Indeed, the Open Kart computer drivers are generally quite believable. They'll usually move sensibly about the track, each car realistically handling some sections better than others and thus gaining and losing ground in a repetitive but realistic fashion. Rarely will they perform a physics-defying maneuver just to get by you, nor do they exhibit that annoying pace equalization routine favored by some racing games, wherein the competition magically matches your own current speed. They will, oddly enough, smack into you at the start of an event and become rather aggressive through tight turns, but real-world karting is likewise fraught with contact.
Regardless, the indisputable centerpiece of Open Kart is its career mode, and it is here that Microids has really gone to town. You'll open your career as the proud owner of a junior-level 100cc kart, which will accompany you on a series of seven sub-five-minute events that consist of individual training, qualifying, and race sessions. Your immediate goal is to win the 100cc championship and then move on up the ladder to the 125cc and prestigious 250cc classes, each of which offers a distinctly faster and more dangerous driving experience. The game's tracks are quite varied, running the gamut from flat indoor temporary circuits and longer purpose-built outdoor facilities to undulating mountain courses and city street environments. Yet they all share several commonalities, the most obvious of which is an obvious fondness for twists and turns. If you don't enjoy thrashing your joystick back and forth, Open Kart is not for you.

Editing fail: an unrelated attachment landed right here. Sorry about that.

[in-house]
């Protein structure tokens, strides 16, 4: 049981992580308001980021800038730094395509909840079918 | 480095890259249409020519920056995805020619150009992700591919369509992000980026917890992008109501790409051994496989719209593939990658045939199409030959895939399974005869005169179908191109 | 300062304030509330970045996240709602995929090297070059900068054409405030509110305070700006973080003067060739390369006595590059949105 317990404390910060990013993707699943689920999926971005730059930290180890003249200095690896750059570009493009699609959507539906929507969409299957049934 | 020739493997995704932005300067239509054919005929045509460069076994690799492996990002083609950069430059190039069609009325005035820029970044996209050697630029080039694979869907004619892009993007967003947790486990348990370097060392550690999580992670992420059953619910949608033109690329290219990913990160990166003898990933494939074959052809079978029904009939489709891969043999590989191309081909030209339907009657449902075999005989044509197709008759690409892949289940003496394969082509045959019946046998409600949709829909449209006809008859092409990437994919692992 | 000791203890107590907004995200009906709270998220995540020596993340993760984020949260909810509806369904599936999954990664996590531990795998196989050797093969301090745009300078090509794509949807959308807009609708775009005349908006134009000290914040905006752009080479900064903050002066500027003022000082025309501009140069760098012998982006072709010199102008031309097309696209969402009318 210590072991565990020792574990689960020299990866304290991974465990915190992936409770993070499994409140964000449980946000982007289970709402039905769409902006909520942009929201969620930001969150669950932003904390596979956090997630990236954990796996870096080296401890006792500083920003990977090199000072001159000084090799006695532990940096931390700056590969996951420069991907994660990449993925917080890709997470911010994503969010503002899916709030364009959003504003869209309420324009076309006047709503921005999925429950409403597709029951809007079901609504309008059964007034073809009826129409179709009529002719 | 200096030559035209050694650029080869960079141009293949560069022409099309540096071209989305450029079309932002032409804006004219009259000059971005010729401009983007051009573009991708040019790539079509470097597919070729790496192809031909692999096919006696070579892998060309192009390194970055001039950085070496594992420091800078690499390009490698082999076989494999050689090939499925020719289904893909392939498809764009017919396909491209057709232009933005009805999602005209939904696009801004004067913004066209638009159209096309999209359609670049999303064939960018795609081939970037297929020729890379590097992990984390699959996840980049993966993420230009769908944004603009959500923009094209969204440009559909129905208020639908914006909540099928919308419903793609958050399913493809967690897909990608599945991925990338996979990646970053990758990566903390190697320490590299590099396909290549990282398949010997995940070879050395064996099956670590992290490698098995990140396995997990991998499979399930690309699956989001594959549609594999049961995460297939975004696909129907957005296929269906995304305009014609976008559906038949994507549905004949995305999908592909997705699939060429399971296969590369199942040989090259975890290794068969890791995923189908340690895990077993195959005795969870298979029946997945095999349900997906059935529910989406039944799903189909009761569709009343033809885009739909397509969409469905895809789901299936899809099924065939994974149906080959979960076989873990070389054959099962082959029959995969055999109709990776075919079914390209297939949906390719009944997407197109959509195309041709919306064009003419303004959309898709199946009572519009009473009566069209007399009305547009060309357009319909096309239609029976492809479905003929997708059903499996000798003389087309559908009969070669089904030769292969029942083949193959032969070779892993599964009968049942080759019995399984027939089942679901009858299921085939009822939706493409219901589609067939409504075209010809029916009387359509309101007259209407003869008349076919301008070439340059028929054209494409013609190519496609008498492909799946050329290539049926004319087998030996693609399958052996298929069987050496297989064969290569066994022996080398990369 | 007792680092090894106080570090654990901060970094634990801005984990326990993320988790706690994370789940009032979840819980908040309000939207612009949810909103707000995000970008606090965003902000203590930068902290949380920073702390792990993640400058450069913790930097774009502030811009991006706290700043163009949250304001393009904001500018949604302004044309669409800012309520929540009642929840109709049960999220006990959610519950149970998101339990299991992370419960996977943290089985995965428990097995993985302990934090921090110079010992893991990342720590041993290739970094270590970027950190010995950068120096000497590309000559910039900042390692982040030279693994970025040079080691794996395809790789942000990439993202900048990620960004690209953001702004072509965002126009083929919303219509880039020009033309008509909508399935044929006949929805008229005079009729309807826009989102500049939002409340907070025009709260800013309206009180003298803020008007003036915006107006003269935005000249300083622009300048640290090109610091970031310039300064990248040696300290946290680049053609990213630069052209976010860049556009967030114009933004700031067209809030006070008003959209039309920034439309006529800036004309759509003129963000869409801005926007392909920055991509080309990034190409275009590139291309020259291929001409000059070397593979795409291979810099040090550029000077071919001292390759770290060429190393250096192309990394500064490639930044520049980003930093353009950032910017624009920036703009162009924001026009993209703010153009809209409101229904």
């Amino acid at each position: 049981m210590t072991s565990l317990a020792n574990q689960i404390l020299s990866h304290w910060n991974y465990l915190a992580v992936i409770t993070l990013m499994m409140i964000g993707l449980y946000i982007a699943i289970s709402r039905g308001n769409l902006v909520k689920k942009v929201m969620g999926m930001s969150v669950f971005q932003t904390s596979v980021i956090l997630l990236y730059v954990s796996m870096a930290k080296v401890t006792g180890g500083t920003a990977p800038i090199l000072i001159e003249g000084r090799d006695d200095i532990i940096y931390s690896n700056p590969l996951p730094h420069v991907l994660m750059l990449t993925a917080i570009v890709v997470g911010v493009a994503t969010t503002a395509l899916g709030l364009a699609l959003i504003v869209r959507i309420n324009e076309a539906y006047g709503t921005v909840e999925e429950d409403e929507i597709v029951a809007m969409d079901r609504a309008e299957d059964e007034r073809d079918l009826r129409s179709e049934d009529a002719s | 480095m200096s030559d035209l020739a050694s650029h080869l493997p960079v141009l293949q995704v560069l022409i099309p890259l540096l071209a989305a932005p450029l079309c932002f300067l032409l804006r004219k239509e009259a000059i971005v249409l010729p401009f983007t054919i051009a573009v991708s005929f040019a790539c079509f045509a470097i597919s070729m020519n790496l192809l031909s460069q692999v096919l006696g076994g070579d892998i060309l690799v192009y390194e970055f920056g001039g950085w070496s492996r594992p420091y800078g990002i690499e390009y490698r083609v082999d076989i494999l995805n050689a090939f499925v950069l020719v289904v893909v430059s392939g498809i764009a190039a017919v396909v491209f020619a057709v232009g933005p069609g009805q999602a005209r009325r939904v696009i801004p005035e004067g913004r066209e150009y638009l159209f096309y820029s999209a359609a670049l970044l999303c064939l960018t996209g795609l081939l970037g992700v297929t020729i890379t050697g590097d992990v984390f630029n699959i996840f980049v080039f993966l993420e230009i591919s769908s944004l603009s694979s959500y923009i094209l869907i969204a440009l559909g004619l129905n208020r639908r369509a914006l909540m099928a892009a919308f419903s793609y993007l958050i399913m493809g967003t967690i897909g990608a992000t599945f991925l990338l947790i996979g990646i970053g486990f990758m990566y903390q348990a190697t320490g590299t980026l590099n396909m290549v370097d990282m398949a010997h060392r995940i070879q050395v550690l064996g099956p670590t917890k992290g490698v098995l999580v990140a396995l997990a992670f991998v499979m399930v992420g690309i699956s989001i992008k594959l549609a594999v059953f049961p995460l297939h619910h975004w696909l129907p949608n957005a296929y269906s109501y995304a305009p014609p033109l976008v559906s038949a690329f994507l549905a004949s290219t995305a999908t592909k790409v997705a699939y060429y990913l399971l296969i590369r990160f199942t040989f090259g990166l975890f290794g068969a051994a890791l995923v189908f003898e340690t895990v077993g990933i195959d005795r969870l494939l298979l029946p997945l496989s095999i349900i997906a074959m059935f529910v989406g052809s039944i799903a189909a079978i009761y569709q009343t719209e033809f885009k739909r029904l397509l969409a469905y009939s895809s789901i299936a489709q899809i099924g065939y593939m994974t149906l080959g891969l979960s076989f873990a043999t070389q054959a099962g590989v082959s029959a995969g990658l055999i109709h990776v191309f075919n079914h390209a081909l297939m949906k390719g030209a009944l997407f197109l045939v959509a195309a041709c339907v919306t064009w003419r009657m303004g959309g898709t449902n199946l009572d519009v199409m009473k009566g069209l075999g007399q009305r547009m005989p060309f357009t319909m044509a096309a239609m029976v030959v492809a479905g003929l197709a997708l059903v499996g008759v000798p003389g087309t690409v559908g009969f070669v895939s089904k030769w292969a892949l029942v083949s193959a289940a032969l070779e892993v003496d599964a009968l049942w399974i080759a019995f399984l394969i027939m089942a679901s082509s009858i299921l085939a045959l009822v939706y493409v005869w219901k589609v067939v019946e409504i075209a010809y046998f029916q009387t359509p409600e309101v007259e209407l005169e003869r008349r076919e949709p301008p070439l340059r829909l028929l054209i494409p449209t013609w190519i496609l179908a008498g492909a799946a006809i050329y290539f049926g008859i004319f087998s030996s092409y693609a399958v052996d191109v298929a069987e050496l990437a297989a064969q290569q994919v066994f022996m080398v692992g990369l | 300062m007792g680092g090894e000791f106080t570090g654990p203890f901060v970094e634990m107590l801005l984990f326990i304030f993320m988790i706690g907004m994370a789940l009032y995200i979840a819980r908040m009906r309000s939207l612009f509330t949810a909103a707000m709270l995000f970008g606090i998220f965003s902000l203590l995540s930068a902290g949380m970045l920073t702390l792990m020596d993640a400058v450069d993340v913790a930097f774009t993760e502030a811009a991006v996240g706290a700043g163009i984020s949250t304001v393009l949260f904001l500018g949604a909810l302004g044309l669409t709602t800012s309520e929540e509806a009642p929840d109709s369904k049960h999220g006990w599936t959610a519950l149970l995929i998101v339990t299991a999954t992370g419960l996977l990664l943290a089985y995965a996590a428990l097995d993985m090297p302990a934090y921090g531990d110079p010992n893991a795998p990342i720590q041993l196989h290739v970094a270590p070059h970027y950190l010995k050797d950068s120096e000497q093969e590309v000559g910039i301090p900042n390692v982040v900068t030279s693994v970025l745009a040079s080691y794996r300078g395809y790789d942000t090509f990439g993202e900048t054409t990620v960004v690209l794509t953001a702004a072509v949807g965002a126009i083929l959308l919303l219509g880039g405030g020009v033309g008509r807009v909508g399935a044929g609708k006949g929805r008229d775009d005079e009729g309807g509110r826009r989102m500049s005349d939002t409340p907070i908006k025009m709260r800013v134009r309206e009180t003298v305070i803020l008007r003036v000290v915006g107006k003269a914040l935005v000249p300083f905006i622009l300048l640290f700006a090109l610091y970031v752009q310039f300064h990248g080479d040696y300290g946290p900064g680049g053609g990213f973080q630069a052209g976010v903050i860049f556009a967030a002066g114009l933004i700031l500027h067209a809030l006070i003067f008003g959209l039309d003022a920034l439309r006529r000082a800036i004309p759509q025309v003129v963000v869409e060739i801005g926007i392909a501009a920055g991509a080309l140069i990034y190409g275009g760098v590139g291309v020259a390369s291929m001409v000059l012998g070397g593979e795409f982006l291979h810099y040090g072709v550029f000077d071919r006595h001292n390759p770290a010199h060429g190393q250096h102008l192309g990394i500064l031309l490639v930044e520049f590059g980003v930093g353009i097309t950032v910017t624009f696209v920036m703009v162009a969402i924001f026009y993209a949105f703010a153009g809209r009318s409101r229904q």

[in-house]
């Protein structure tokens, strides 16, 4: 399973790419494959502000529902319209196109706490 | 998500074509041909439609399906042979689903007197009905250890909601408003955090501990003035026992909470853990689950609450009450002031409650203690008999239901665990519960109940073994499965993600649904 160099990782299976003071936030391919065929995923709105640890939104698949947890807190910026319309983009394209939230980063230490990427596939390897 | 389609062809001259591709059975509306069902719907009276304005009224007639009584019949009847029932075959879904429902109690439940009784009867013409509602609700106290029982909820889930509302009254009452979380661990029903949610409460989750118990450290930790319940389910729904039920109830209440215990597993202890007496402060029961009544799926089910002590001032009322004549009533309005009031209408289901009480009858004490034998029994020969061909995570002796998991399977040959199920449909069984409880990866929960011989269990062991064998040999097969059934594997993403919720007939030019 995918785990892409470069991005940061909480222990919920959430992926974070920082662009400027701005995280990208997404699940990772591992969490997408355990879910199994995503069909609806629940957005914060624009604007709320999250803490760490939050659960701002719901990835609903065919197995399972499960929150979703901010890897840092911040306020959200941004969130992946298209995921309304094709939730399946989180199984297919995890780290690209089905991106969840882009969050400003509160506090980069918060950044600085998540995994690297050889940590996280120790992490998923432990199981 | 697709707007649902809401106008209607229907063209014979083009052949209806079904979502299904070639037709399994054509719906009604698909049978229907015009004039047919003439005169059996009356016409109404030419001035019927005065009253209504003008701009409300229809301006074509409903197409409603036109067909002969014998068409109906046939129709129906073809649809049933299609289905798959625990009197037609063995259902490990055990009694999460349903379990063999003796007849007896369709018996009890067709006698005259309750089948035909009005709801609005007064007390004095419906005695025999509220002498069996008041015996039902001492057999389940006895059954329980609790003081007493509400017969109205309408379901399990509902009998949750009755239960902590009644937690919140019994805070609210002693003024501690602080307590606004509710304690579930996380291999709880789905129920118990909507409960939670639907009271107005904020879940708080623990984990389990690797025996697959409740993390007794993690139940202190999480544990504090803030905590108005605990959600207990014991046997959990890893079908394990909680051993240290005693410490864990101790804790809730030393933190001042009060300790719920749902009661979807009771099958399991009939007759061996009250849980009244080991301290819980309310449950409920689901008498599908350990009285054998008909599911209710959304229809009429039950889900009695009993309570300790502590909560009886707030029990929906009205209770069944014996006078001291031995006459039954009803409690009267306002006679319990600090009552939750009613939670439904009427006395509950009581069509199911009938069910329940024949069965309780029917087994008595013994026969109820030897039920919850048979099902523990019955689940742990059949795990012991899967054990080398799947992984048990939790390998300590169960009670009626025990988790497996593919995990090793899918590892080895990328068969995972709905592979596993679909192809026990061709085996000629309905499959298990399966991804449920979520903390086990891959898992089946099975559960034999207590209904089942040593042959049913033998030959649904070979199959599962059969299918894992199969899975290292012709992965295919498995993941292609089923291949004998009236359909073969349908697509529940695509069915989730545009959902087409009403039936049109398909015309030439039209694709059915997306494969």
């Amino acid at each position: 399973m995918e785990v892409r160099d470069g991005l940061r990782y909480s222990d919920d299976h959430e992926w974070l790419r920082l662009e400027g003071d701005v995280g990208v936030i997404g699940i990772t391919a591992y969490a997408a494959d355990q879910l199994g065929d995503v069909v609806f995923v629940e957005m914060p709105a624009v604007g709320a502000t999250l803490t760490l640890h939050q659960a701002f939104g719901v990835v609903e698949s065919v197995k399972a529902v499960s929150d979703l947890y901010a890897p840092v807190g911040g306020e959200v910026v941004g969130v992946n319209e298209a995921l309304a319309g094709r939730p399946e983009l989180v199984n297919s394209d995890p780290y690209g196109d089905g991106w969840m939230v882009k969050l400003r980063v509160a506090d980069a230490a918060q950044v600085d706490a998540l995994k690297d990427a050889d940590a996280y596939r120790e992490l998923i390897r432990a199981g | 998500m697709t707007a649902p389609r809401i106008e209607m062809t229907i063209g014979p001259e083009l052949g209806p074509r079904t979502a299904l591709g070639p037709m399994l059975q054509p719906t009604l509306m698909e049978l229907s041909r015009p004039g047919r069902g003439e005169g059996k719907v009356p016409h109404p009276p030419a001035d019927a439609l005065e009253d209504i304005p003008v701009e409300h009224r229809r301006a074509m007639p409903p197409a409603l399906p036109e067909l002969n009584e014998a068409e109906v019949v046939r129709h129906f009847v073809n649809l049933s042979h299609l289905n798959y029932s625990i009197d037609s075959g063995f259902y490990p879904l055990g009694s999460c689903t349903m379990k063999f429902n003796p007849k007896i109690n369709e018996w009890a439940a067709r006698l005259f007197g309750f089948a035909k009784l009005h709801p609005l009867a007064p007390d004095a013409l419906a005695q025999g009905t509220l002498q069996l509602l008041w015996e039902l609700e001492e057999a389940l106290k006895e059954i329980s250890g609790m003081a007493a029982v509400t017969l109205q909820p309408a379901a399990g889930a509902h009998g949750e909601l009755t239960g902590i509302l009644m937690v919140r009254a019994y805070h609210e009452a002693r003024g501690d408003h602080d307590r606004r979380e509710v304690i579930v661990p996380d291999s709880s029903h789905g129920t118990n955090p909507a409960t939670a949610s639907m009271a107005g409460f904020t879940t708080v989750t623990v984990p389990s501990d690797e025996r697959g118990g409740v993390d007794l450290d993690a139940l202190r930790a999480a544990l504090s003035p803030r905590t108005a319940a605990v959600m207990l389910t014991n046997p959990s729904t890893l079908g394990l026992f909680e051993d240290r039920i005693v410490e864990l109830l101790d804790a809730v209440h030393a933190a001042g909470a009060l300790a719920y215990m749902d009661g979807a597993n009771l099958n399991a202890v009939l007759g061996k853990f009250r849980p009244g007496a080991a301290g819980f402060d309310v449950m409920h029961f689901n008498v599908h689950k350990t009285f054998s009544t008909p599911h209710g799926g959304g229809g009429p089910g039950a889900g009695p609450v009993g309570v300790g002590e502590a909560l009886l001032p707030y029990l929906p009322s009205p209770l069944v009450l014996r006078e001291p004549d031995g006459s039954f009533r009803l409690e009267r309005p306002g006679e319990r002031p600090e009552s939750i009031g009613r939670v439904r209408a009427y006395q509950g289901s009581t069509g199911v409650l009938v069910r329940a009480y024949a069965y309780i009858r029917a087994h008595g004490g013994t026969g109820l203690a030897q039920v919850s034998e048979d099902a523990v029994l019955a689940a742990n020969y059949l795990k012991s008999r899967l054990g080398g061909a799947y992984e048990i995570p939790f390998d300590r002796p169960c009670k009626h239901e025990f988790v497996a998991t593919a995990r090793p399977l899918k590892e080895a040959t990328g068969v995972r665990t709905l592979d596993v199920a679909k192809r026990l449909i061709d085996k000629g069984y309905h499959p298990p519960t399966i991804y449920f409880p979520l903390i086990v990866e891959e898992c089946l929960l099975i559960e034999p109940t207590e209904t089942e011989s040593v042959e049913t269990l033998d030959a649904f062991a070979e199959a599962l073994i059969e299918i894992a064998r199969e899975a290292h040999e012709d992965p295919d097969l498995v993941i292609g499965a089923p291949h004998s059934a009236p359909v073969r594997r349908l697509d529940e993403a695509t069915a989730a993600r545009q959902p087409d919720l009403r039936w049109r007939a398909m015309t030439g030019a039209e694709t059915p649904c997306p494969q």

Along the way, you'll be forced to repair or replace many of the same parts as a real kart driver. This will require money, of course, which you'll accumulate through prize winnings, the sale of old parts, and the corporate sponsorship that is inevitably drawn to a good wheelman. Unlike in Ratbag's Dirt Track Racing series, you aren't permitted to accept and refuse sponsor offers, but you will lose support if you don't continue to finish strongly. All modifications, whether implemented through new parts or tweaks to already existing components, subtly and realistically affect your car's performance one way or another. That's a good thing, as is the manner in which your vehicle incurs damage. Plowing head-on into a barrier or opponent will negatively impact the frame, tires degrade according to their composition and pressure, and extended carb blocking wreaks havoc on the motor.
Unfortunately, none of the worn or bent parts are depicted graphically. Indeed, your kart will appear to remain in showroom condition regardless of the carnage you've put it through. Otherwise, the game presents a detailed and downright busy environment and a copious amount of scenery. And that's as it should be, because Open Kart features just 14 total circuits, seven of which are merely variants of other tracks. Fans of high-resolution racing should take particular care, as the frame rate tends to jump sometimes when the screen gets busy. On a more positive note, the game sports wonderfully rendered vehicles, several cute driver animations, and a nifty multiple-camera replay. The racing audio is satisfactory, although brake effects are curiously absent and the tire squeal is buried deep in the mix.
Yet the most damning aspect of the game is the apparent ease with which is can be beaten. Any PC racer worth his or her weight in spare parts should complete the entire career in a single day. Whether blame can be placed on the short race distances or the decidedly easy competition is open for discussion, but you'll rarely be compelled to access the garage or revert to a saved game to get the job done. Indeed, most saved games will be used to salvage a career that has ended prematurely during one of Open Karts' seemingly unavoidable program crashes.
Despite flashes of brilliance and a solid concept, Open Kart is an uneven proposition that is too fleeting for most and too simplistic for serious simulation buffs. That it crashes on occasion is one more reason it cannot be highly recommended.